The Three Most Interesting Civil War Documents, Part 1
"The Cornerstone Speech"
It would be wrong to say that the new movie Lincoln has revived interest in the Civil War, because interest is always high. In some ways, it is the war that most stirs Americans, perhaps because the issues of race and region are still so present in our lives. In any case, it is fair to say that Spielberg’s Lincoln has stoked our attention further.
If you read the history leading up to the war, the most obvious fact of all is that the issue of slavery was at the very center of the conflict. The great questions of the early and mid-19th Century – The Missouri Compromise, The Compromise of 1850, The Kansas-Nebraska Act – were about the spread or restriction of slavery. Countless letters, congressional debates, elections, and newspapers testify to that fact. Read the Lincoln-Douglas senatorial debates from before the war – slavery dominates the political discourse. Somehow, though, there remains in the minds of some people today a controversy over the centrality of slavery in the causes of the war.
Those who think the Confederacy was founded on some principle unrelated to the preservation of black slavery should read the “Cornerstone Speech” by Alexander Stephens. Stephens was the Vice President of the Confederacy and perhaps its foremost intellectual leader. On March 21, 1861, he spoke in Savannah, Georgia to lay out the philosophical foundation for session and the establishment of the new Southern government. He said, in part:
“The new [Confederate] constitution has put at rest, forever, all the agitating questions relating to our peculiar institution African slavery as it exists amongst us [and] the proper status of the negro in our form of civilization. This was the immediate cause of the late rupture and present revolution. Jefferson in his forecast, had anticipated this, as the "rock upon which the old Union would split." He was right. What was conjecture with him, is now a realized fact. But whether he fully comprehended the great truth upon which that rock stood and stands, may be doubted. The prevailing ideas entertained by him and most of the leading statesmen at the time of the formation of the old constitution, were that the enslavement of the African was in violation of the laws of nature; that it was wrong in principle, socially, morally, and politically…. Our new government is founded upon exactly the opposite idea; its foundations are laid, its corner- stone rests, upon the great truth that the negro is not equal to the white man; that slavery subordination to the superior race is his natural and normal condition. This, our new government, is the first, in the history of the world, based upon this great physical, philosophical, and moral truth.”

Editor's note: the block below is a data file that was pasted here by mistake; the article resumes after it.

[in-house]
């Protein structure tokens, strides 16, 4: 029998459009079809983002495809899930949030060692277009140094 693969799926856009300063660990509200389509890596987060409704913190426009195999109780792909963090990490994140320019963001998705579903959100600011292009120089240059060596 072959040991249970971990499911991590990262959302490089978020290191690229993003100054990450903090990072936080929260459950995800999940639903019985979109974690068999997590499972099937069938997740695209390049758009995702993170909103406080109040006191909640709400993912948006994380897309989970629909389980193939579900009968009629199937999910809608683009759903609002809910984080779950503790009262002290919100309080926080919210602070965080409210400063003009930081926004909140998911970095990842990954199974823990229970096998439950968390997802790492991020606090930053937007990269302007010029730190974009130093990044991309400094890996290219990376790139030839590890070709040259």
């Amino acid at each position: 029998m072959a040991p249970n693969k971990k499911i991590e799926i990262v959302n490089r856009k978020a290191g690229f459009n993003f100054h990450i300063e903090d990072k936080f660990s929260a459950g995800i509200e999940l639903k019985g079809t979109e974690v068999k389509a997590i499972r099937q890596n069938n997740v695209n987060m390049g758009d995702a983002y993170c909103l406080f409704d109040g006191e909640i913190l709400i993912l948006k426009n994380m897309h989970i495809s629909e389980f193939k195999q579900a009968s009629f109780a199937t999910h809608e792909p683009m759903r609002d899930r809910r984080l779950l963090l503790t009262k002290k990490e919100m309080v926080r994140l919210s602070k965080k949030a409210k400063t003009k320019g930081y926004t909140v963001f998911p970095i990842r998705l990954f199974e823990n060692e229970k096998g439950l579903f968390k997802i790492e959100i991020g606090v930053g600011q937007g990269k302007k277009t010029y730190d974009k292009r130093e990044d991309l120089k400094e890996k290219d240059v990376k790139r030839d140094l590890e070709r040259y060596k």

There were, of course, other factors involved in the war and the friction between North and South. But none that were nearly as important as the enormous fortunes tied up the continued existence of slavery. As Lincoln said toward the end of the war, “These slaves constituted a peculiar and powerful interest. All knew that this interest was somehow the cause of the war.” All knew it then, but somehow that knowledge has slipped away from some in the intervening years. There are elements of history that all of us would prefer to wish away, but on this matter we should listen to the old voices who spoke so clearly.
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